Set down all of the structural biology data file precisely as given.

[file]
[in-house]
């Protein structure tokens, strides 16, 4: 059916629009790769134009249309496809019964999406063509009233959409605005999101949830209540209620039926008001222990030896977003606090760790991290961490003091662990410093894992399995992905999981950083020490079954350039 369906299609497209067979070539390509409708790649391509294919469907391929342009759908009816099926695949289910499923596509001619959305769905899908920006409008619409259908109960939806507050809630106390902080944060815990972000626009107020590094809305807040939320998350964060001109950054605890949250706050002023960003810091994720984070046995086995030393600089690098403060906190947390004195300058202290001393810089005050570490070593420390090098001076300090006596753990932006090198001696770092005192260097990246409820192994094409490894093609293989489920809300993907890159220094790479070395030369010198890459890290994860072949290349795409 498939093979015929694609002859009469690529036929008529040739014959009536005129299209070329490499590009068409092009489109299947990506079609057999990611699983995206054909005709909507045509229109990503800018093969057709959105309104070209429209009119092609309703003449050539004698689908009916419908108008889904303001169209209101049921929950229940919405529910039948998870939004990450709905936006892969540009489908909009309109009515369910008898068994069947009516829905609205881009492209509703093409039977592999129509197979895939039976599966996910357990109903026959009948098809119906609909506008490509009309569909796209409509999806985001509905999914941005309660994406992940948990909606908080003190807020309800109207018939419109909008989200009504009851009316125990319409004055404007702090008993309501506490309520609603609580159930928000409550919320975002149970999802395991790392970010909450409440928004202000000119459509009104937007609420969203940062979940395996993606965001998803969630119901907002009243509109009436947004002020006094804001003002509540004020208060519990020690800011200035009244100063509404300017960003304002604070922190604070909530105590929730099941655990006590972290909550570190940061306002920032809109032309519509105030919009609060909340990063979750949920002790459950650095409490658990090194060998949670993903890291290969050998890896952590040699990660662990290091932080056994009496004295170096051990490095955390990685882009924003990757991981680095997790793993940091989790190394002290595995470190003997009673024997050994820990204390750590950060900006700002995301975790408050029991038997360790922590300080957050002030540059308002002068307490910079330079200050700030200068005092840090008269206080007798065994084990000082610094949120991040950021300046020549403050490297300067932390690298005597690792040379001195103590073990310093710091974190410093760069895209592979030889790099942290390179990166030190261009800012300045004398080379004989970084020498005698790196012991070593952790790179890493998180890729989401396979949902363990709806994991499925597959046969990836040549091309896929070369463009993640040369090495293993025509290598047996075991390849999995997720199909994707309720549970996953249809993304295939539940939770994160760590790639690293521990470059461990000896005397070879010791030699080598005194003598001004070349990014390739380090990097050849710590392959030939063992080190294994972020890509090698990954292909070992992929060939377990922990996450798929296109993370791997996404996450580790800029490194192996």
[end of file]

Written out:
[in-house]
């Protein structure tokens, strides 16, 4: 059916629009790769134009249309496809019964999406063509009233959409605005999101949830209540209620039926008001222990030896977003606090760790991290961490003091662990410093894992399995992905999981950083020490079954350039 369906299609497209067979070539390509409708790649391509294919469907391929342009759908009816099926695949289910499923596509001619959305769905899908920006409008619409259908109960939806507050809630106390902080944060815990972000626009107020590094809305807040939320998350964060001109950054605890949250706050002023960003810091994720984070046995086995030393600089690098403060906190947390004195300058202290001393810089005050570490070593420390090098001076300090006596753990932006090198001696770092005192260097990246409820192994094409490894093609293989489920809300993907890159220094790479070395030369010198890459890290994860072949290349795409 498939093979015929694609002859009469690529036929008529040739014959009536005129299209070329490499590009068409092009489109299947990506079609057999990611699983995206054909005709909507045509229109990503800018093969057709959105309104070209429209009119092609309703003449050539004698689908009916419908108008889904303001169209209101049921929950229940919405529910039948998870939004990450709905936006892969540009489908909009309109009515369910008898068994069947009516829905609205881009492209509703093409039977592999129509197979895939039976599966996910357990109903026959009948098809119906609909506008490509009309569909796209409509999806985001509905999914941005309660994406992940948990909606908080003190807020309800109207018939419109909008989200009504009851009316125990319409004055404007702090008993309501506490309520609603609580159930928000409550919320975002149970999802395991790392970010909450409440928004202000000119459509009104937007609420969203940062979940395996993606965001998803969630119901907002009243509109009436947004002020006094804001003002509540004020208060519990020690800011200035009244100063509404300017960003304002604070922190604070909530105590929730099941655990006590972290909550570190940061306002920032809109032309519509105030919009609060909340990063979750949920002790459950650095409490658990090194060998949670993903890291290969050998890896952590040699990660662990290091932080056994009496004295170096051990490095955390990685882009924003990757991981680095997790793993940091989790190394002290595995470190003997009673024997050994820990204390750590950060900006700002995301975790408050029991038997360790922590300080957050002030540059308002002068307490910079330079200050700030200068005092840090008269206080007798065994084990000082610094949120991040950021300046020549403050490297300067932390690298005597690792040379001195103590073990310093710091974190410093760069895209592979030889790099942290390179990166030190261009800012300045004398080379004989970084020498005698790196012991070593952790790179890493998180890729989401396979949902363990709806994991499925597959046969990836040549091309896929070369463009993640040369090495293993025509290598047996075991390849999995997720199909994707309720549970996953249809993304295939539940939770994160760590790639690293521990470059461990000896005397070879010791030699080598005194003598001004070349990014390739380090990097050849710590392959030939063992080190294994972020890509090698990954292909070992992929060939377990922990996450798929296109993370791997996404996450580790800029490194192996």